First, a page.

Use this URL to cite or link to this record in EThOS: http://ethos.bl.uk/OrderDetails.do?uin=uk.bl.ethos.427790
Title: Ischaemic postconditioning in normal and type 2 diabetic rat hearts
Author: Tsang, Andrew
Awarding Body: UCL (University College London)
Current Institution: University College London (University of London)
Date of Award: 2006
Availability of Full Text:
Access through EThOS:
Full text unavailable from EThOS. Please try the link below.
Access through Institution:
Abstract:
Background- Coronary heart disease is the leading cause of death in the Western world and targeting those strategies which limit the damage sustained as a result of a lethal myocardial infarction has been a major goal for many years. Two such strategies, ischaemic preconditioning and ischaemic postconditioning are the most powerful endogenous cardio-protective phenomena known to man. The mechanisms involved in the newly described phenomenon of ischaemic postconditioning are not fully known. Additionally, the vast majority of studies investigating ischaemic preconditioning have been performed in normal hearts, leading to the suggestion that preconditioning is a "healthy heart" phenomenon. However, conflicting evidence exists as to whether the diabetic myocardium can be protected by ischaemic preconditioning (IPC). This thesis examines the mechanisms involved in these strategies of cardioprotection: (1) ischaemic postconditioning in normal hearts, and (2) ischaemic pre- and postconditioning in type II diabetic hearts. Methods and Results- Using a Langendorff isolated rat heart model we demonstrated that ischaemic postconditioning significantly reduced myocardial infarct size in normal rat hearts, and that this effect was comparable to that of ischaemic preconditioning. Western blot analysis demonstrated for the first time that postconditioning-induced protection is mediated via the PI3K-Akt pro- survival signalling cascade and its downstream targets, namely, eNOS and p70S6K. However, we found that type II diabetic rat hearts could not be protected using the same postconditioning protocol as a result of insufficient Akt phosphorylation. Conversely, the type II diabetic myocardium can be protected by ischaemic preconditioning but the threshold required to achieve this protection is elevated compared to non-diabetic hearts. This elevation in threshold is required to achieve sufficient phosphorylation of Akt, to execute the protective signal induced by ischaemic preconditioning. Conclusion- Our study demonstrates that in normal hearts, ischaemic postconditioning is a powerful strategy for myocardial protection and is mediated via the PI3K-Akt pro-survival signalling cascade. However, presumably due to differences in cellular signalling physiology, ischaemic postconditioning does not have a similar effect in type II diabetic hearts, and the beneficial effect of ischaemic preconditioning is only seen if the preconditioning stimulus is increased sufficiently to achieve enough Akt phosphorylation to mediate the protective signal. This suggests that the human diabetic population may be more resistant to the protective effects of IPC, but that provided the preconditioning stimulus is sufficient, the diabetic myocardium can be protected.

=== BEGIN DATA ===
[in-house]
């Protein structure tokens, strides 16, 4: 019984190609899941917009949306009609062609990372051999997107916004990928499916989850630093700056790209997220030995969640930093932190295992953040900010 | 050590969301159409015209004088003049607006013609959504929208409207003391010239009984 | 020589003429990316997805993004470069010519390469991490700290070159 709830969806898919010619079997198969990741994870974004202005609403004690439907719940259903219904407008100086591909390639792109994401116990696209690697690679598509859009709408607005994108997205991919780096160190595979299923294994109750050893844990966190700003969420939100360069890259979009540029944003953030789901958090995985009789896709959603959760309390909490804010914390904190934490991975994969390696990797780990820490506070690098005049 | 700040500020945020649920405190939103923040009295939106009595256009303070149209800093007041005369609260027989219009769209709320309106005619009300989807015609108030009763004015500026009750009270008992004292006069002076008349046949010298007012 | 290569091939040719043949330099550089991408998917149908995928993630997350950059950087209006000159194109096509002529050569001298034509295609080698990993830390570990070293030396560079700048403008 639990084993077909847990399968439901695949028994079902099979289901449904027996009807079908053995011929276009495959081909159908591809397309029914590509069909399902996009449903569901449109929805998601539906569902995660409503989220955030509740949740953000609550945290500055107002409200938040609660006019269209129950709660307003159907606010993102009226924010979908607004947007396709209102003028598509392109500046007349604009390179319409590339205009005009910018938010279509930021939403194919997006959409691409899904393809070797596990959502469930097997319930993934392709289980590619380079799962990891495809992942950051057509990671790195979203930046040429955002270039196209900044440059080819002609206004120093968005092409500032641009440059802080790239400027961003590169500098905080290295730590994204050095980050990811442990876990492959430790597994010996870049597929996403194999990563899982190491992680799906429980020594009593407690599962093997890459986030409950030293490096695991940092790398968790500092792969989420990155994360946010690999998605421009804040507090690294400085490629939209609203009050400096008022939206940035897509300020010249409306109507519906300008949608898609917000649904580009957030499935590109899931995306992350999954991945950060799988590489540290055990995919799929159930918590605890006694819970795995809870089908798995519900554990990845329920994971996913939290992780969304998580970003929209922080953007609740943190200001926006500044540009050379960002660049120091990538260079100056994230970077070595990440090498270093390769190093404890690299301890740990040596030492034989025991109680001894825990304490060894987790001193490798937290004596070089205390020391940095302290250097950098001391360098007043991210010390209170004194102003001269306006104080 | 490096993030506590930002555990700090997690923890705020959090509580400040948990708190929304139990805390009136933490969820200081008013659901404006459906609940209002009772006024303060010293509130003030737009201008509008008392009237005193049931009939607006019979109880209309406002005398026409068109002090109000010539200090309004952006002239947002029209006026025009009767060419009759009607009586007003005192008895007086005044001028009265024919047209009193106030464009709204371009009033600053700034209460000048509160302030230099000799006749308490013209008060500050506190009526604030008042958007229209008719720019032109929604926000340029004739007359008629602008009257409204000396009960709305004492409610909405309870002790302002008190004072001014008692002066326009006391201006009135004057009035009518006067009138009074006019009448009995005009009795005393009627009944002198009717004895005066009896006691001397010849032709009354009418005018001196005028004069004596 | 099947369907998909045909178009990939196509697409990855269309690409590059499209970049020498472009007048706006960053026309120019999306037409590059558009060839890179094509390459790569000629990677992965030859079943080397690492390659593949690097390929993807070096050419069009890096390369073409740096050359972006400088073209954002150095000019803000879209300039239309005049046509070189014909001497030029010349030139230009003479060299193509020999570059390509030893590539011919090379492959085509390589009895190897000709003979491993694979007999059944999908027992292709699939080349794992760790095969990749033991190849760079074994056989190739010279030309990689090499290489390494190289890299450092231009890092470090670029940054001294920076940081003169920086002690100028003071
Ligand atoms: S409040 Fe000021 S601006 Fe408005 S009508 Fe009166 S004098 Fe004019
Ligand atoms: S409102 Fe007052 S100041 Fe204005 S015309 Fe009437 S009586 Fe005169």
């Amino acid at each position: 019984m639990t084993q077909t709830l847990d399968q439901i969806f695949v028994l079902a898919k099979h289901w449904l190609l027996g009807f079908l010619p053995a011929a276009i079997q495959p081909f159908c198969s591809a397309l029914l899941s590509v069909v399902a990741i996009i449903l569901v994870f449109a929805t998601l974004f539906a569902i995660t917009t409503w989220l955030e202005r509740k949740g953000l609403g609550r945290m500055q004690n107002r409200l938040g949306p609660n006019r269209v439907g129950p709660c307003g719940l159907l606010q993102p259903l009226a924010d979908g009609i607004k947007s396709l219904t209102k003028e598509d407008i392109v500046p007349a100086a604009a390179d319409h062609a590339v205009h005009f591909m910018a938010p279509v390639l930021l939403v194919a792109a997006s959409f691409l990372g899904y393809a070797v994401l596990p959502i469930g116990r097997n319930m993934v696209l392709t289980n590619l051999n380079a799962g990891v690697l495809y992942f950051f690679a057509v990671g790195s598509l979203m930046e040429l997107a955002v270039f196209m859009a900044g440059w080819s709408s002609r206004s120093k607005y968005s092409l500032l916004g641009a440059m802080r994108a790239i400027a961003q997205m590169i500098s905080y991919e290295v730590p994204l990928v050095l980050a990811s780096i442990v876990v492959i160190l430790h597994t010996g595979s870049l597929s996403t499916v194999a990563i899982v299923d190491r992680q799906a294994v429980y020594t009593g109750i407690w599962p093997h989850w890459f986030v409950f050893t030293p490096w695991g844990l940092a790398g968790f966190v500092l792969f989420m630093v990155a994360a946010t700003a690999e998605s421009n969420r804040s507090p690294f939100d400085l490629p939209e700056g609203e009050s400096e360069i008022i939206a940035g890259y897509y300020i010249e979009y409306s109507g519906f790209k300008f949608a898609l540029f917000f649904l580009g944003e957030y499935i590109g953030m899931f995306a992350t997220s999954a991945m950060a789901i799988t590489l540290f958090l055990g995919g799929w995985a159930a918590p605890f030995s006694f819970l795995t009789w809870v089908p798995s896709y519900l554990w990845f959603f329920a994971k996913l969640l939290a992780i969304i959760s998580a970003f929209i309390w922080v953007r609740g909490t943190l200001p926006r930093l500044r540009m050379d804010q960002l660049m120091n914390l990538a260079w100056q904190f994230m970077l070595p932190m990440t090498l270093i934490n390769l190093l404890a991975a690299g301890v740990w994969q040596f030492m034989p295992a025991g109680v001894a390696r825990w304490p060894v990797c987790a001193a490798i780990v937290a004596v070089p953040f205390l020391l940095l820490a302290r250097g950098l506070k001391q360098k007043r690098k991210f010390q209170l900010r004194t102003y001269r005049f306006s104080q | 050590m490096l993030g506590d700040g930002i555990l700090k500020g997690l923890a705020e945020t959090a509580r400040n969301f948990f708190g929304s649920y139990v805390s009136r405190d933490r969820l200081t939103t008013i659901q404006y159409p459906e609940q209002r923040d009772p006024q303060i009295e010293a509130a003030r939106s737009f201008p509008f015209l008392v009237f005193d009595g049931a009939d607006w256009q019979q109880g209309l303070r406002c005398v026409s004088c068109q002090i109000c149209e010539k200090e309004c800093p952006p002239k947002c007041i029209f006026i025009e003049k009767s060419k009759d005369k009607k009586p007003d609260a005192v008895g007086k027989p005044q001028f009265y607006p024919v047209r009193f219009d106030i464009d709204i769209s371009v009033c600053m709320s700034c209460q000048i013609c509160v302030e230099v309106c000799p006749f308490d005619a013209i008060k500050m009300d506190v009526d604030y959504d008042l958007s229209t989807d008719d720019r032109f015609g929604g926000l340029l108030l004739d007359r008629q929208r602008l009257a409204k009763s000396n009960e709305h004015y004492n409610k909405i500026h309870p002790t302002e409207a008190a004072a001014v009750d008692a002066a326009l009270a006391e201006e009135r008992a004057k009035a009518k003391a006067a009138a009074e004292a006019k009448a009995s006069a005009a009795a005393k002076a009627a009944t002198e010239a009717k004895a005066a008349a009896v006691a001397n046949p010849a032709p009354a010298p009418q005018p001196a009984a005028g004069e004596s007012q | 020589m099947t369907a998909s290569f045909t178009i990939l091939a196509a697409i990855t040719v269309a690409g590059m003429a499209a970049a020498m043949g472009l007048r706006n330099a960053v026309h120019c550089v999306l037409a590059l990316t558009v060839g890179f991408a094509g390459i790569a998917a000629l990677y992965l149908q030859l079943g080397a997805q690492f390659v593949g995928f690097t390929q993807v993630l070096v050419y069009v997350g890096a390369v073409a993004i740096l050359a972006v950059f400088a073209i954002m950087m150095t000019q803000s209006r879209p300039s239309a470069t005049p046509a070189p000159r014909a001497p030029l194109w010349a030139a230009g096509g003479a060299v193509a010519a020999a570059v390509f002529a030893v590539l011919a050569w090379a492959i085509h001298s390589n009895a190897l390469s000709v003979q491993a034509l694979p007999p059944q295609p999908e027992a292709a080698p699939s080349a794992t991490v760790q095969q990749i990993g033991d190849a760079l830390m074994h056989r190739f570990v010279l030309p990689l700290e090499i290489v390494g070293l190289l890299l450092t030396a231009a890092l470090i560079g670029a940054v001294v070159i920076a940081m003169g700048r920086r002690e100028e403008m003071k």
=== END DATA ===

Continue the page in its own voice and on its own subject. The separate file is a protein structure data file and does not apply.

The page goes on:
Supervisor: Not available Sponsor: Not available
Qualification Name: Thesis (Ph.D.) Qualification Level: Doctoral
EThOS ID: uk.bl.ethos.427790  DOI: Not available
Share: